The Fictions of Modern Social Theory

MPIfG Lecture

  • Date: Oct 6, 2021
  • Time: 17:00 - 18:30
  • Speaker: Gurminder Bhambra
  • University of Sussex
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 The Fictions of Modern Social Theory
The consolidation of modern social theory, in the writings of Marx, Weber, and Durkheim, coincided with the height of European empires and global war between them. Yet, empire lay outside the purview of mainstream social theory except as a phenomenon associated with earlier historical periods and civilizations.

Even in the work of Du Bois – a theorist excluded from the canon until recently – the issue of colonialism was not immediately evident, but something worked towards from an initial address of the seeming particularities of race relations in the US. As social theory developed into sociology in the mid-twentieth century, most European countries were confronted by anti-colonial movements and challenges to their global dominance. However, these challenges to the political structures of European modernity, similarly, seemed not to impinge on what sociology came to see as its “jurisdiction” – namely, issues of class, gender, and sexuality. The issue is not simply to add colonialism to sociology’s repertoire of topics, but to show how that repertoire must change and the concepts and methodologies with which it is associated be transformed. Central to this is to recognize and address five fictions that currently organize the conceptual framework of modern social theory and sociology: the fiction of stages of social development; the fiction of modern subjectivity; the fiction of the nation-state; the fiction of class and formally free labor; and, finally, the fiction of sociological reason.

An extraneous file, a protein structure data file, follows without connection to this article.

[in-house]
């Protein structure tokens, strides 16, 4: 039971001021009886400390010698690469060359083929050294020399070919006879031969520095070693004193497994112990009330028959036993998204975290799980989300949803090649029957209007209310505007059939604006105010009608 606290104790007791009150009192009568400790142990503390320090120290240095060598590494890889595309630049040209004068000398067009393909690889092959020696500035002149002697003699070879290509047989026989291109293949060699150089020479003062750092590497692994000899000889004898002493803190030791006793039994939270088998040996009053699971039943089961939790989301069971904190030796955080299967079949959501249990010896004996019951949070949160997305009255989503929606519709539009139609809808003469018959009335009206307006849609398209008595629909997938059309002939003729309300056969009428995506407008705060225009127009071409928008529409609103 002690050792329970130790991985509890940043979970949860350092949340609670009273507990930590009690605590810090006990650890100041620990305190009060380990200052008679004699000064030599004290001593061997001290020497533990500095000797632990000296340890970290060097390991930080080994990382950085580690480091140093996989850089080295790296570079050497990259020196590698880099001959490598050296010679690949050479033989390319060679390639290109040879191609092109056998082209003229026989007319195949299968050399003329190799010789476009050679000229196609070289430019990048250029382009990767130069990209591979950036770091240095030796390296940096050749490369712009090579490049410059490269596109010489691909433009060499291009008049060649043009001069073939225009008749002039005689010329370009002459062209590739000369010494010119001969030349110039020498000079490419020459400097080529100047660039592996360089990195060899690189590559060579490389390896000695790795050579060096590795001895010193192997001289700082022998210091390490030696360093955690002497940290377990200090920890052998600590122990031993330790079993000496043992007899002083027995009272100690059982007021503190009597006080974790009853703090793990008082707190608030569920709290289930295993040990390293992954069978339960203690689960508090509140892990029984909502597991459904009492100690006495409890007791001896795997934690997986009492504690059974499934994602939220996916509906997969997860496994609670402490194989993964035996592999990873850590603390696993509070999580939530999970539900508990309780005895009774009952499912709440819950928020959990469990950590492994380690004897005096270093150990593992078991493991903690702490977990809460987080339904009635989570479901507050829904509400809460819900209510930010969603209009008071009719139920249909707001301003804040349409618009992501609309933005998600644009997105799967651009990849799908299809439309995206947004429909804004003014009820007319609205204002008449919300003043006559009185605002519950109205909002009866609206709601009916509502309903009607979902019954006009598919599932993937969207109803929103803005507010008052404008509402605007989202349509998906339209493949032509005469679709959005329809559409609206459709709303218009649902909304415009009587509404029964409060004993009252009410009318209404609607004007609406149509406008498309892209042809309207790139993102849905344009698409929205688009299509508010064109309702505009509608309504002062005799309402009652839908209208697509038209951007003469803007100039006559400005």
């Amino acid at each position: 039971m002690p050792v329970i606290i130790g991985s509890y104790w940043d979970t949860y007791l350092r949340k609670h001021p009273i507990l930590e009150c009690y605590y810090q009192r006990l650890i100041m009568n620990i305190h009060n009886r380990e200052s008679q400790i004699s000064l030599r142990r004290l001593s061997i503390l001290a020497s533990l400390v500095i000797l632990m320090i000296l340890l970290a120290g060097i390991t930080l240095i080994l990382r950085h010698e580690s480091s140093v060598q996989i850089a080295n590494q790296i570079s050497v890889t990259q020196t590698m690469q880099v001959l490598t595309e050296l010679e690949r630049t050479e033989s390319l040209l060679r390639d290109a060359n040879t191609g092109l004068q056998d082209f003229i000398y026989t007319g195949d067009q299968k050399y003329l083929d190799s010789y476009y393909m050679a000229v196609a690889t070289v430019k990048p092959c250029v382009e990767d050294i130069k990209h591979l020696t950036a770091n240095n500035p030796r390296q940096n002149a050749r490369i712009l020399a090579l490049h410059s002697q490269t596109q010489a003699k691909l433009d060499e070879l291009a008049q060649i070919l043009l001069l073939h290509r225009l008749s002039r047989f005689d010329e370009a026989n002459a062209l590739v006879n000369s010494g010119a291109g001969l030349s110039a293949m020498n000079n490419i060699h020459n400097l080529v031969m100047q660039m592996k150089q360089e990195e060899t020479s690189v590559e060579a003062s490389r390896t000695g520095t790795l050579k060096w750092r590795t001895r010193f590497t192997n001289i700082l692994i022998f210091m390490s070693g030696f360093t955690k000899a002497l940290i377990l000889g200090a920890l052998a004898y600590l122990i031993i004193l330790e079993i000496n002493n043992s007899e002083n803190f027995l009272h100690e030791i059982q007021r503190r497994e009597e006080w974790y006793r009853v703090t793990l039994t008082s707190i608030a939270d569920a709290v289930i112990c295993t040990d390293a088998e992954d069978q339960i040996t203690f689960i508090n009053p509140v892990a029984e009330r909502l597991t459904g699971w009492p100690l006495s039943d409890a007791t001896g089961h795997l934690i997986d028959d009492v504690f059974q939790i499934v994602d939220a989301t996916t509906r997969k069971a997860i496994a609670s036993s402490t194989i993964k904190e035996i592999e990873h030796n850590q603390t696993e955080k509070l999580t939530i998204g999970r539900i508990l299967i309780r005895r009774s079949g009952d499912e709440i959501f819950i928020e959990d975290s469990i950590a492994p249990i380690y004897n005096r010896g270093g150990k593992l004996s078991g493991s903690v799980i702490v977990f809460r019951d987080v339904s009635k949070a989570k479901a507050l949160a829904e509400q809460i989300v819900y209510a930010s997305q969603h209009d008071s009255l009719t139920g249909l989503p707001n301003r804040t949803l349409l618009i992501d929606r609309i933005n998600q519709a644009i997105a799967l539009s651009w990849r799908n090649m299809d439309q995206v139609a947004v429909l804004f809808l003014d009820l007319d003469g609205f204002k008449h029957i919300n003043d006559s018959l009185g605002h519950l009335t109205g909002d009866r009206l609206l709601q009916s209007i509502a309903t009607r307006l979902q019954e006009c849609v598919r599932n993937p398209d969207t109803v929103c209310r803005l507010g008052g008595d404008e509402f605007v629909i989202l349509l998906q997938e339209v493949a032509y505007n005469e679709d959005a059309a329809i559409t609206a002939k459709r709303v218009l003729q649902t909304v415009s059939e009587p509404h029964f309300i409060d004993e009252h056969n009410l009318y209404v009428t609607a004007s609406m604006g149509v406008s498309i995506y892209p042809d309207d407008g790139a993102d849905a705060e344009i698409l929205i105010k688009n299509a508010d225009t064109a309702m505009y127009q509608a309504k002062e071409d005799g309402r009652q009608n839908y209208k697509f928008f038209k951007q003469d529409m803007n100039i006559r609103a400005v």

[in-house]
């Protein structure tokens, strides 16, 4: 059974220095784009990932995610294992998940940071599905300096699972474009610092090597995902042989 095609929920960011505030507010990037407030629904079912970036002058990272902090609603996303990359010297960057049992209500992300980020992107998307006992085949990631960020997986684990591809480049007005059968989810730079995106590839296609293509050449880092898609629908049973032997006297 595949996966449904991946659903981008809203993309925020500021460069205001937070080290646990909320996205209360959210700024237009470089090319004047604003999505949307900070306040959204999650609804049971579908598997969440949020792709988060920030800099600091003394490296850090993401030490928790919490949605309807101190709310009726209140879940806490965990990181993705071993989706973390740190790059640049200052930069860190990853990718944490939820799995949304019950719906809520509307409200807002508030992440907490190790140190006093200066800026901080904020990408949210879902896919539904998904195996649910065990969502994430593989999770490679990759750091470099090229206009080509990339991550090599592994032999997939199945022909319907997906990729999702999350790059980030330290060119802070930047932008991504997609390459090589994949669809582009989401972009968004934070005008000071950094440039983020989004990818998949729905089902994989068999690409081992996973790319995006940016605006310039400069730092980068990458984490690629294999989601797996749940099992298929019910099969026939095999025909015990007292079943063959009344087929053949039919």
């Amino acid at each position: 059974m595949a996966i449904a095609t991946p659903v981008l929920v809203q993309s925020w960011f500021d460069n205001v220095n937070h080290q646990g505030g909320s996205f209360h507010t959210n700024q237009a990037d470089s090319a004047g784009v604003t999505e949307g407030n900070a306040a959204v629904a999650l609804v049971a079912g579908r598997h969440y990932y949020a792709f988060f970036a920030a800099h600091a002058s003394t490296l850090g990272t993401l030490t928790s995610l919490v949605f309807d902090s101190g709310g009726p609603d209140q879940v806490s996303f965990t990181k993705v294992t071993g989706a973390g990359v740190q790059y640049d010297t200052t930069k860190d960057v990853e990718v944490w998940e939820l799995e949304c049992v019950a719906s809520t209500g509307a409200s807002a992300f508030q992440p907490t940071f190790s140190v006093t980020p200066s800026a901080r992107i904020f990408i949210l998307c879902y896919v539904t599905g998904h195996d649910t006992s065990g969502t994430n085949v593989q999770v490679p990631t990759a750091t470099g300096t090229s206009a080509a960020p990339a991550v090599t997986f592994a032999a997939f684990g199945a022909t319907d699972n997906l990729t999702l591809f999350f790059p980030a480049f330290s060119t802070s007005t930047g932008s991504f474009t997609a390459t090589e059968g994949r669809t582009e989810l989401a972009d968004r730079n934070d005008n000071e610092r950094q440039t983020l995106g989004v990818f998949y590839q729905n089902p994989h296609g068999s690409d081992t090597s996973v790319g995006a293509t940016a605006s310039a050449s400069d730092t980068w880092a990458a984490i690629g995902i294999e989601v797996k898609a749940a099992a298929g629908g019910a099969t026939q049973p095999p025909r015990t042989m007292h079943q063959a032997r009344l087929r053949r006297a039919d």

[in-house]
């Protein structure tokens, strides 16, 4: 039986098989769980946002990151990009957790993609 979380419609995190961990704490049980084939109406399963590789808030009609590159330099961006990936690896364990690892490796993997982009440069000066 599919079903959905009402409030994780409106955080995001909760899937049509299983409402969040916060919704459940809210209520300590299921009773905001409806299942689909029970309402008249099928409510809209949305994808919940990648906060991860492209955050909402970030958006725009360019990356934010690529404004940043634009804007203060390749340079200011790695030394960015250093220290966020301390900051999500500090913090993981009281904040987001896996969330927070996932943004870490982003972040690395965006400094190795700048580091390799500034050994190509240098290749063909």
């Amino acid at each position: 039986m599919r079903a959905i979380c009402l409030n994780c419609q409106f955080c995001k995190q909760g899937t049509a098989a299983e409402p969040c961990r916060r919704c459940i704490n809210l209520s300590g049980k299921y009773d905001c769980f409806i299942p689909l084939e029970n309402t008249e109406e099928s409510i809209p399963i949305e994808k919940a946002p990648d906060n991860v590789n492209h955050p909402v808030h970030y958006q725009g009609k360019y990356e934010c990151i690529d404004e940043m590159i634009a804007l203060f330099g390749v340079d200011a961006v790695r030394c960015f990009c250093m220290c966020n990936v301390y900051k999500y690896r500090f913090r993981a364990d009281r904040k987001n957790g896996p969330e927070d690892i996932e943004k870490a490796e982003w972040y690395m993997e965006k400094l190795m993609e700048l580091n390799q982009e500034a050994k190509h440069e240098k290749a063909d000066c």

Gurminder K. Bhambra is Professor of Postcolonial and Decolonial Studies at the University of Sussex and a Fellow of the British Academy. She is author of Connected Sociologies (2014) and the award-winning Rethinking Modernity: Postcolonialism and the Sociological Imagination (2007). She is also co-editor of Decolonising the University (2018) and co-author of Colonialism and Modern Social Theory (2021).

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